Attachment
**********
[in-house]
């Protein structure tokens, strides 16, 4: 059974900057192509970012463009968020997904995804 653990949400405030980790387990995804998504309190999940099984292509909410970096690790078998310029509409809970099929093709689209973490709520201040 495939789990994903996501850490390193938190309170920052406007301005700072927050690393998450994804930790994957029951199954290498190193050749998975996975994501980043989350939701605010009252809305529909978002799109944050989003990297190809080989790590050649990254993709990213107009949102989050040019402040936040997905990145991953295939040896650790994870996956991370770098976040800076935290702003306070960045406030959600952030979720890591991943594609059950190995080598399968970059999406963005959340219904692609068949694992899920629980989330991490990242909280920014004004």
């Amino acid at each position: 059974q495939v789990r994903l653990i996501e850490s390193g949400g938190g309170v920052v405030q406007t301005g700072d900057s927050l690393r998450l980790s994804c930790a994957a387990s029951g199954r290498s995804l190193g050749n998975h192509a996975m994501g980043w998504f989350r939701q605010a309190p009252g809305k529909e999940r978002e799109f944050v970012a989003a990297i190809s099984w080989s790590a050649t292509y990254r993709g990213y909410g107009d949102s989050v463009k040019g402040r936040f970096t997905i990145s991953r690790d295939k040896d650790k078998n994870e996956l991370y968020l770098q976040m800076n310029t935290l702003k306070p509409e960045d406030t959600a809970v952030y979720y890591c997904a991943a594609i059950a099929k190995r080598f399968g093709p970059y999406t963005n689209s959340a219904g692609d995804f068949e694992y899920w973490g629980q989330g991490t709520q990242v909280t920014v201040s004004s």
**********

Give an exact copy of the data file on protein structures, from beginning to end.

[in-house]
């Protein structure tokens, strides 16, 4: 059974900057192509970012463009968020997904995804 653990949400405030980790387990995804998504309190999940099984292509909410970096690790078998310029509409809970099929093709689209973490709520201040 495939789990994903996501850490390193938190309170920052406007301005700072927050690393998450994804930790994957029951199954290498190193050749998975996975994501980043989350939701605010009252809305529909978002799109944050989003990297190809080989790590050649990254993709990213107009949102989050040019402040936040997905990145991953295939040896650790994870996956991370770098976040800076935290702003306070960045406030959600952030979720890591991943594609059950190995080598399968970059999406963005959340219904692609068949694992899920629980989330991490990242909280920014004004």
């Amino acid at each position: 059974q495939v789990r994903l653990i996501e850490s390193g949400g938190g309170v920052v405030q406007t301005g700072d900057s927050l690393r998450l980790s994804c930790a994957a387990s029951g199954r290498s995804l190193g050749n998975h192509a996975m994501g980043w998504f989350r939701q605010a309190p009252g809305k529909e999940r978002e799109f944050v970012a989003a990297i190809s099984w080989s790590a050649t292509y990254r993709g990213y909410g107009d949102s989050v463009k040019g402040r936040f970096t997905i990145s991953r690790d295939k040896d650790k078998n994870e996956l991370y968020l770098q976040m800076n310029t935290l702003k306070p509409e960045d406030t959600a809970v952030y979720y890591c997904a991943a594609i059950a099929k190995r080598f399968g093709p970059y999406t963005n689209s959340a219904g692609d995804f068949e694992y899920w973490g629980q989330g991490t709520q990242v909280t920014v201040s004004s």